Fat is the new elixir of youth. As plastic surgeons discover the extraordinary rejuvenating properties of fat grafting, the emphasis is shifting to combination therapies, incorporating both the traditional "nip and tuck" with facial volume restoration to re-contour, shape and even beautify patients.
The aging process manifests itself variably in a combinations of sagging and skin excess, progressive facial volume loss and skin changes. Consequently, comprehensive facial rejuvenation requires not just the traditional nip-tucks but restoration of facial volume.
Developments in the application of fat grafting have revolutionised rejuvenative cosmetic surgery and has enabled surgeons to sculpt their patients' faces with far more finesse.
According to Cape Town plastic surgeon, Dr Stuart Geldenhuys, the development and refinement of fat grafting techniques has created a revolution in traditional approaches to facial rejuvenation.
What is fat grafting?
Fat grafting, also called facial fat rejuvenation, fat transfer, free-fat transfer, autologous fat grafting or transfer, micro-lipoinjection and fat injections, is a minimally invasive surgical procedure that involves removing a patient's own fat and re-implanting it in other areas of the body, as required.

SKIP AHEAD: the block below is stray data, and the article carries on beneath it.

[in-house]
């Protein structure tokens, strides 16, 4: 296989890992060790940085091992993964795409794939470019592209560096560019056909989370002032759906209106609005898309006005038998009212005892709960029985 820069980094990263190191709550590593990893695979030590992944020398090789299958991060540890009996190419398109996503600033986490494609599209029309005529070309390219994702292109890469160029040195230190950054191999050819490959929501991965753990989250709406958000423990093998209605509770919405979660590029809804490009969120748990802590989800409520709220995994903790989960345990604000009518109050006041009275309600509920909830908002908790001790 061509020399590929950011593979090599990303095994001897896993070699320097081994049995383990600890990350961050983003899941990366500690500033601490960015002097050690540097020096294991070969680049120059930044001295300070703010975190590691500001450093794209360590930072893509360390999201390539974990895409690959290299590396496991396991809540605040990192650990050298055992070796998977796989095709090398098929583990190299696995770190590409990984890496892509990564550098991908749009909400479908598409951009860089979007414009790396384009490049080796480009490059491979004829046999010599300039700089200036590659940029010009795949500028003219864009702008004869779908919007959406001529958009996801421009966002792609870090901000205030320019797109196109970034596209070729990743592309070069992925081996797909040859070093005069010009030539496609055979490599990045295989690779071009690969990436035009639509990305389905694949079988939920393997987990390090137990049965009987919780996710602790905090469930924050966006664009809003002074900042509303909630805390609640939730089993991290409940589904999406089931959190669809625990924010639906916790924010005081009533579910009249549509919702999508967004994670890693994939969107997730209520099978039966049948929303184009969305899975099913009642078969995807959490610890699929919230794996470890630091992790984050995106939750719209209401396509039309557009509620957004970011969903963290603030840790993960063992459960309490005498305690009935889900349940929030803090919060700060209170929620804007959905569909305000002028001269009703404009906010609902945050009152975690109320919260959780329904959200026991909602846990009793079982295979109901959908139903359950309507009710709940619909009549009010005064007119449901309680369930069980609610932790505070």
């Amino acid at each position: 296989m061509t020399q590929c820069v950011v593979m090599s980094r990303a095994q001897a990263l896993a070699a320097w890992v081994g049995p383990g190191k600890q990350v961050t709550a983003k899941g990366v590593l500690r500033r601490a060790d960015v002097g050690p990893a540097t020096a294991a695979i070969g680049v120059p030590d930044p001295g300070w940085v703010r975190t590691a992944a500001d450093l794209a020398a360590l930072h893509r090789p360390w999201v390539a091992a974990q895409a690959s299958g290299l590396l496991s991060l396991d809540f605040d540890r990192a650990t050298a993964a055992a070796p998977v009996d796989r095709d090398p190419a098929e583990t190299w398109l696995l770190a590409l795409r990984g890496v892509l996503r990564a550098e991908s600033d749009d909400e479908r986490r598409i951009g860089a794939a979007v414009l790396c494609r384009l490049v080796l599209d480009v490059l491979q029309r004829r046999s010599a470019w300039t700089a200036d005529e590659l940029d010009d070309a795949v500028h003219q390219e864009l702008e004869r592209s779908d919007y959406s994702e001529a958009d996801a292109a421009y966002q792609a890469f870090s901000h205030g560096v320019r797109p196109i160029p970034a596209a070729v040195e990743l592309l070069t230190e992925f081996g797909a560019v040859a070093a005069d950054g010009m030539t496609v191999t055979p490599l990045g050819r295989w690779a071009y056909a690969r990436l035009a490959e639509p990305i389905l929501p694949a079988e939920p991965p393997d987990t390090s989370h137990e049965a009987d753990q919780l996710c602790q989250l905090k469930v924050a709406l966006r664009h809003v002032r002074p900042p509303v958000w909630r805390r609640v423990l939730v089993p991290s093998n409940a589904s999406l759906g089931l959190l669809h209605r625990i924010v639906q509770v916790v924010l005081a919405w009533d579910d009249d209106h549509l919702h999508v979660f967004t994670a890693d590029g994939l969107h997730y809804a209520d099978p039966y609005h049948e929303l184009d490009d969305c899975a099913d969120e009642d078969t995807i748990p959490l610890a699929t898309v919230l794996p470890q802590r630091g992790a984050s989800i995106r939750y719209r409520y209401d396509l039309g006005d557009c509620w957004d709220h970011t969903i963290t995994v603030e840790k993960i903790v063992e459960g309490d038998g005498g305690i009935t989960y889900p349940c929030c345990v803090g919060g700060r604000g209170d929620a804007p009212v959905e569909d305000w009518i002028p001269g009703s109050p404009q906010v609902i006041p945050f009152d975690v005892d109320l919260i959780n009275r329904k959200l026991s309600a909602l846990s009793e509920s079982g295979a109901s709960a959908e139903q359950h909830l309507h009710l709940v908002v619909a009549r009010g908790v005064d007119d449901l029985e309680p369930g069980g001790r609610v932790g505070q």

It is typically extracted through micro-liposuction, from areas of the body that contain excess fat, typically the lower abdomen, inner thighs or knees or "muffin tops". The fat is usually centrifuged to separate the fat cells from blood, fat and fluid and is then re-injected into another area of the body that requires shaping or volume enhancement. Typically these areas include the face, breast or buttocks.
When used as a facial filler, fat grafting can restore youthful contours to the cheeks, forehead and eyebrows, plump out creased and sunken areas, restore volume to hollow sunken eyes and add fullness to lips.
Fat grafting is increasingly being used in buttock and breast augmentation instead of traditional implants.
Has fat grafting replaced other traditional facial plastic surgery procedures?
No, according to Geldenhuys fat grafting is typically used in conjunction with other treatments to enhance the end results. A formal consultation with detailed facial analysis determines the degree of sagging and volume loss and defines the optimal surgical technique.
"We have to remember that each patient is unique and, depending on their specific needs, there are a wide range of options to consider in facial rejuvenation, from the more traditional surgical procedures such as face lifts to the less invasive liposuction and collagen treatments."